The Federal Bureau of Investigation has for the first time acknowledged that it uses drone aircraft domestically for surveillance in a "very minimal way", even as the Obama administration grapples with the fallout from the public disclosure of its covert spying programmes.
FBI Director Robert Mueller said the law enforcement agency uses unmanned drones within the country for surveillance in certain difficult cases. Mueller told the Senate Judiciary Committee on Wednesday that drones are used by the FBI in a "very, very minimal way and very seldom."
He did not say how many unmanned surveillance vehicles the FBI has or how often they have been used. But CNN quoted a law enforcement official as saying that the FBI has used them a little more than a dozen times but did not say when that started.
The official said drones are useful in hostage and barricade situations because they operate more quietly and are less visible than traditional aircraft such as helicopters.
The FBI said it used a UAV earlier this year to monitor the situation where a boy was held hostage in a bunker in Alabama. FBI spokesman Paul Bresson said their use allows "us to learn critical information that otherwise would be difficult to obtain without introducing serious risk to law enforcement personnel."
Bresson said the aircraft can only be used to perform surveillance on stationary subjects and the FBI must first get approval from the Federal Aviation Administration to fly in a "very confined geographic area."
Mueller's comments come as the Obama administration is trying to wriggle out of the political fallout from the public disclosure of surveillance programmes, which has triggered new debate over reach of national security vs. privacy rights.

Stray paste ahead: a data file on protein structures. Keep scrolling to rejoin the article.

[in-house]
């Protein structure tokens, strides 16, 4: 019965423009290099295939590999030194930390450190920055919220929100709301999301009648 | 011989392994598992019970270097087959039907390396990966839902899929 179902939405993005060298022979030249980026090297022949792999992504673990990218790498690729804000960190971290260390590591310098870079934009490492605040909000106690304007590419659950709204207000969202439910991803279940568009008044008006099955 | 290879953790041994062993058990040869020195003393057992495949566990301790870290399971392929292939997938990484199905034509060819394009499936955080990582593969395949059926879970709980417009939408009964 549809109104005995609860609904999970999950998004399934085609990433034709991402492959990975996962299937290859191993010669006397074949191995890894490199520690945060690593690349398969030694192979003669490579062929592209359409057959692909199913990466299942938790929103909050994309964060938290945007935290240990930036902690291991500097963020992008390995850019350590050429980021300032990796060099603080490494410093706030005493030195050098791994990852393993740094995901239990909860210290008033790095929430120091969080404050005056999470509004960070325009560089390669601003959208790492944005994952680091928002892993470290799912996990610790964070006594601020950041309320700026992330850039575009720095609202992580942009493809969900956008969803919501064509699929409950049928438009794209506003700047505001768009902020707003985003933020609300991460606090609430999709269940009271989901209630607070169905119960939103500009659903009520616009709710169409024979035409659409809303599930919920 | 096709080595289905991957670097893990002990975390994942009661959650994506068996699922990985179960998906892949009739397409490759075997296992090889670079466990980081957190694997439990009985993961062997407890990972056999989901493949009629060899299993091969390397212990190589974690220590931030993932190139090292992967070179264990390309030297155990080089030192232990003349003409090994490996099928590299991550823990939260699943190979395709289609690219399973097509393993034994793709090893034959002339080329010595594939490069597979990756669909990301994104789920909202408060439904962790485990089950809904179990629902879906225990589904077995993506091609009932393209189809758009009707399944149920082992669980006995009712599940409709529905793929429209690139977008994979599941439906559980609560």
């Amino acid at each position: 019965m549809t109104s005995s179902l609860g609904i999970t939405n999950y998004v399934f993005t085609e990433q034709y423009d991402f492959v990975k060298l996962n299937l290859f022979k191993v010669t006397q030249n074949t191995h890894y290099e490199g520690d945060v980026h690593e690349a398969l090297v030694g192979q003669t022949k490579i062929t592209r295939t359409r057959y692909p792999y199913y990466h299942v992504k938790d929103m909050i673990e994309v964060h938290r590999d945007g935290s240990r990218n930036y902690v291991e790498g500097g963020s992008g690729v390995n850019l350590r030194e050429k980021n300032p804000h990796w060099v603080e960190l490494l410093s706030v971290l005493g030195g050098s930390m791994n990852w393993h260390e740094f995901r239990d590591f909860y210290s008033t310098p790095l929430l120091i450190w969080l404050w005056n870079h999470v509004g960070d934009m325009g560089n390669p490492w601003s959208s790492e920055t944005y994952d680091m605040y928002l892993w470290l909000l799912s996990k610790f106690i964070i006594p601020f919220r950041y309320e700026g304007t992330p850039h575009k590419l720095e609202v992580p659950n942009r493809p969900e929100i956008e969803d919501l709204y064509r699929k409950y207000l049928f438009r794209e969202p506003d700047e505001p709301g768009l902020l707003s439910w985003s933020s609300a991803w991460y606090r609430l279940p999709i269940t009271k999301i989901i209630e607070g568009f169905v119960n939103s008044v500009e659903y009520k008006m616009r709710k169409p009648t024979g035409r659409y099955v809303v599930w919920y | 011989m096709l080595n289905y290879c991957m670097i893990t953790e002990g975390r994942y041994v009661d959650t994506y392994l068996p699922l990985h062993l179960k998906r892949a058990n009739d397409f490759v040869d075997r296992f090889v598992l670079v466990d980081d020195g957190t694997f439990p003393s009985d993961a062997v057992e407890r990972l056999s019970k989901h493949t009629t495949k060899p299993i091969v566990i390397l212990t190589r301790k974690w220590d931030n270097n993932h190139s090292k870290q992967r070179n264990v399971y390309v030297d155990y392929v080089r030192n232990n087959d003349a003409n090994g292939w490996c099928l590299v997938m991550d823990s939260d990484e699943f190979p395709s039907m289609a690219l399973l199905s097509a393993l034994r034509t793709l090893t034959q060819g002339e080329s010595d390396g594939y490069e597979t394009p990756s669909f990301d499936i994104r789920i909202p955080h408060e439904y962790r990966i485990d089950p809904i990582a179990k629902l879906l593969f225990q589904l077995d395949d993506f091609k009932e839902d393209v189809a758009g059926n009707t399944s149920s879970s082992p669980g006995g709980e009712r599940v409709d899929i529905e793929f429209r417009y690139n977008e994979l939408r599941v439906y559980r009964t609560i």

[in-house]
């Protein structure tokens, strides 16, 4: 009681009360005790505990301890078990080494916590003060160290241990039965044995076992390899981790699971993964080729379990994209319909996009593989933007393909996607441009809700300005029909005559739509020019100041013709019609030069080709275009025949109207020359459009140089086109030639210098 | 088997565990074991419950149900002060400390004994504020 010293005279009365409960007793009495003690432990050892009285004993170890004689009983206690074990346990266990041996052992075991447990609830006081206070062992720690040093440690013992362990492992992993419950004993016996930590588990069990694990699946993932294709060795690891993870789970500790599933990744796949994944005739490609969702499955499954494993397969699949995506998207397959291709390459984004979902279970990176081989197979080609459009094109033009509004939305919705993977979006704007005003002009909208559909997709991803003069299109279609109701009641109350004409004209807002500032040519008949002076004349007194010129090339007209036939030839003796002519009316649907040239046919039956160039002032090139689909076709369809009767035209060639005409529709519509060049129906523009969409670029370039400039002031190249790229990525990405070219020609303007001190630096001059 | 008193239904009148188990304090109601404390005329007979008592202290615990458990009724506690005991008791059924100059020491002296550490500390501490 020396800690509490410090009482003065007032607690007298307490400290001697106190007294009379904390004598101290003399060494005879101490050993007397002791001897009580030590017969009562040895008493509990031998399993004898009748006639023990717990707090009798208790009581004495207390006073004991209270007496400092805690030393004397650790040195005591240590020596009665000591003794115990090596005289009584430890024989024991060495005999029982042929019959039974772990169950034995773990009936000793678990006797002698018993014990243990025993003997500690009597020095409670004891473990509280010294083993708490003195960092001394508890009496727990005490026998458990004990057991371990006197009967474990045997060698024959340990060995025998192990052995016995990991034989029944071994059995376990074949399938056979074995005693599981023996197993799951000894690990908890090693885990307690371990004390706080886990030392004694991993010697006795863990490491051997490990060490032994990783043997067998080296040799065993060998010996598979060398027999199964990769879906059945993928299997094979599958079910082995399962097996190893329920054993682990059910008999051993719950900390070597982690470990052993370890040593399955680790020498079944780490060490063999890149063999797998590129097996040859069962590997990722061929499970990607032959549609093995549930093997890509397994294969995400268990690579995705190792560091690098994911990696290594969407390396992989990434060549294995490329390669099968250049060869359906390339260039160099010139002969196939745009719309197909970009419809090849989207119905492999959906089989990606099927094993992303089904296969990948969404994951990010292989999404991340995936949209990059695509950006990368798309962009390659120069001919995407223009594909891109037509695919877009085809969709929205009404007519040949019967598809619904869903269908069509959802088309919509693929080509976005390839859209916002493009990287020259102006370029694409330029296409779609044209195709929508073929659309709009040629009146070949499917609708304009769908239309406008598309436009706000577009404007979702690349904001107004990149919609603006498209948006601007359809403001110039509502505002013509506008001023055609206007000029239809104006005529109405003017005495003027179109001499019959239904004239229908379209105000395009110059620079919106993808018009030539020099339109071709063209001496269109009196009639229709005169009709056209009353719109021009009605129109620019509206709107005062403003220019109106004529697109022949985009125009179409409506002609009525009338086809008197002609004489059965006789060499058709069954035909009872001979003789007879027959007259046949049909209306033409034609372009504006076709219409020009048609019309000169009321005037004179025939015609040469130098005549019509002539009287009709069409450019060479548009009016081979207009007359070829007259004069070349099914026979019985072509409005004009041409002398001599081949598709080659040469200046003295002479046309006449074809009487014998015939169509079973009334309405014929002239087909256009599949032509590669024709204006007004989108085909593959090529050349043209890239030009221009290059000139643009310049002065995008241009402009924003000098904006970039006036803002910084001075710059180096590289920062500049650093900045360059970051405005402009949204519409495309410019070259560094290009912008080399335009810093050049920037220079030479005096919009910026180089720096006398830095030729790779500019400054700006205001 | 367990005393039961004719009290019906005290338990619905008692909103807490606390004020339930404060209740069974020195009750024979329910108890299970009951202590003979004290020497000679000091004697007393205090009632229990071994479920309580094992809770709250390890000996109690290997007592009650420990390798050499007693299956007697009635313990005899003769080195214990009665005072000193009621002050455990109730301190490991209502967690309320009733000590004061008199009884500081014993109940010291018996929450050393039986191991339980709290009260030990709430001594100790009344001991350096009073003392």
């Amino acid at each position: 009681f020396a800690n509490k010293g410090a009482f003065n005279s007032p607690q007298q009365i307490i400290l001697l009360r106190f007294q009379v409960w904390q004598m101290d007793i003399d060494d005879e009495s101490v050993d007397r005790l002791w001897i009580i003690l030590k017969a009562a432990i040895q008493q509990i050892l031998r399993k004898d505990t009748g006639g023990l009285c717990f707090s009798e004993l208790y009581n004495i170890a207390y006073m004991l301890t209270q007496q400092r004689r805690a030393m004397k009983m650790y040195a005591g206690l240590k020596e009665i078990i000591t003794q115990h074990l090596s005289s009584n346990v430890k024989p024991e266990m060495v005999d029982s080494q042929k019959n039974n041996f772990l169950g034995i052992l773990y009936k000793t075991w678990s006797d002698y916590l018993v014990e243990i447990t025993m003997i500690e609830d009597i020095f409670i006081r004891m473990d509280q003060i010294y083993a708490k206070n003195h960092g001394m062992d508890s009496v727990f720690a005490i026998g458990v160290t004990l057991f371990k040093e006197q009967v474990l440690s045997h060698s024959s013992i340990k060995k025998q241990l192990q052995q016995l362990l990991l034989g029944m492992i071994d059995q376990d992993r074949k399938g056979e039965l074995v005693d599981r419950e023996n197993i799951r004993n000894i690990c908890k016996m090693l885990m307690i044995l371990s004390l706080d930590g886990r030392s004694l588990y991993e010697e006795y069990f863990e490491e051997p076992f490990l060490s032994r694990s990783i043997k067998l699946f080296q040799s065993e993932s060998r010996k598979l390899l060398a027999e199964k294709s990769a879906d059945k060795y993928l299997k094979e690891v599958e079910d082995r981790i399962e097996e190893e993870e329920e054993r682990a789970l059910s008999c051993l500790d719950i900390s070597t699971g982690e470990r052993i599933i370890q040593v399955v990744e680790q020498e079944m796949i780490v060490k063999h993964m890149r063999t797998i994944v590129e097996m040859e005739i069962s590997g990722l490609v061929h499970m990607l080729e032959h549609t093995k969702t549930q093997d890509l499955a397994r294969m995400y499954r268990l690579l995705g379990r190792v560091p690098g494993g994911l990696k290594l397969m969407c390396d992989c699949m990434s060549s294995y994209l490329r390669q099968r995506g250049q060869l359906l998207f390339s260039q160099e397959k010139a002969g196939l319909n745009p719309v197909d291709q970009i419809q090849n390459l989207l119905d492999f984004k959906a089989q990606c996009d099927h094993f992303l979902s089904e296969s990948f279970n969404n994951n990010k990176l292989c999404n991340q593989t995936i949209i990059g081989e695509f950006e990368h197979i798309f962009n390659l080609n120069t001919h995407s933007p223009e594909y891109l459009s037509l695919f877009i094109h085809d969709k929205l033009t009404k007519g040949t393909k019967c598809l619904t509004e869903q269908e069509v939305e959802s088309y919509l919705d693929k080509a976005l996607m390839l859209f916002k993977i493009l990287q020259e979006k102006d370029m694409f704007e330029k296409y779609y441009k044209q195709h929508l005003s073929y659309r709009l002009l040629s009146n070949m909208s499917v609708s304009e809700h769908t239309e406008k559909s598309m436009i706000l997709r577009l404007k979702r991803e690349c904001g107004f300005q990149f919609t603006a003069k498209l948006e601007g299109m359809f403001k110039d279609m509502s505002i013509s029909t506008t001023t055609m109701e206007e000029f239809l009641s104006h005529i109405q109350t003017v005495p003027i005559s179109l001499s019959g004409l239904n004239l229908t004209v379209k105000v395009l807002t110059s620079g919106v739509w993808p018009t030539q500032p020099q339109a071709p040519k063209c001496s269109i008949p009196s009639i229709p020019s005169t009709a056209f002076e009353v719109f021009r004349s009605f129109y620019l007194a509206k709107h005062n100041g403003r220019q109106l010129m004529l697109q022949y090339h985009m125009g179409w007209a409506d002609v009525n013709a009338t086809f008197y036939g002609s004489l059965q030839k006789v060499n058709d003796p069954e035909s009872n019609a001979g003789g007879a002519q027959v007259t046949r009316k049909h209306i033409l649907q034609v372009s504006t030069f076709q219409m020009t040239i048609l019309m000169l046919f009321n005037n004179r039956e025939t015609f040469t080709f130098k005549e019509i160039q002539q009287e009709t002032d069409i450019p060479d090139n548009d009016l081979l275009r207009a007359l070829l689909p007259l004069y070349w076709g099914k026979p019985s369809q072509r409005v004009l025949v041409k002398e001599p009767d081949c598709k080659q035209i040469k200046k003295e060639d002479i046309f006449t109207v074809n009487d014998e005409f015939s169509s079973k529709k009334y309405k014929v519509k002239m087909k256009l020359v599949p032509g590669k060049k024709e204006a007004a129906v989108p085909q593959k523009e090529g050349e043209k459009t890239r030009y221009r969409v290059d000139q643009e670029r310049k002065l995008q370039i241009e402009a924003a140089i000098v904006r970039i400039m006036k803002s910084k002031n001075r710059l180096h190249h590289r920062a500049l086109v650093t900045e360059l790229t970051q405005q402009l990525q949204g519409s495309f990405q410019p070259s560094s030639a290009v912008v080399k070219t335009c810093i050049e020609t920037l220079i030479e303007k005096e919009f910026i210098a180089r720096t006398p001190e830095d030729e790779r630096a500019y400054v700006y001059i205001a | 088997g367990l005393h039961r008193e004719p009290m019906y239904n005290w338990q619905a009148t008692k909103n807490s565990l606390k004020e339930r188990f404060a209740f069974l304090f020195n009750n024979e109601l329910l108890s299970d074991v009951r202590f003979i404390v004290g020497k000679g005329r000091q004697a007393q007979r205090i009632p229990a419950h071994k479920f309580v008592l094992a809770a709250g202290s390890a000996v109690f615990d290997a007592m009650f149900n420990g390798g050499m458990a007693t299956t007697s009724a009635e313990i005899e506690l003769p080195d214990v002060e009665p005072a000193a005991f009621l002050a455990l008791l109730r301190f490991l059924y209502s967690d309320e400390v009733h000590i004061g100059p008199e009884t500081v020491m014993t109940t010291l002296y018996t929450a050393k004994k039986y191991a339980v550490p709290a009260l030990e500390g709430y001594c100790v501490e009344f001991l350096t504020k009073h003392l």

President Barack Obama has assured Americans the government is not listening to their phone conversations or reading their e-mail.
But when Senator Charles Grassley, an Iowa Republican, asked Mueller whether the FBI had guidelines for using drones that would consider the "privacy impact on American citizens." Mueller replied the agency was in the initial stages of developing them.
"I will tell you that our footprint is very small," he said. "It is very narrowly focused on particularised cases and particularised needs and particularised cases," said Mueller.
"And that is the principal privacy limitations we have."
US Attorney General Eric Holder said in March that "the US government has not carried out drone strikes in the United States and has no intention of doing so."
In May, Obama said he would curtail the use of armed drones in operations outside the US in countries like Pakistan and Yemen where it is used to hunt down Al Qaeda and Taliban terrorists.
Under the new policy described by the White House, the US will only allow drones to be used in areas that are not overt war zones when there was a "continuing, imminent threat" to the US and capture was not feasible.
Unmanned drone use is becoming more common in the US although it is not lawful in many cases. The FAA forecasts some 10,000 civilian drones will be in use in the United States within five years, including those for law enforcement and commercial purposes.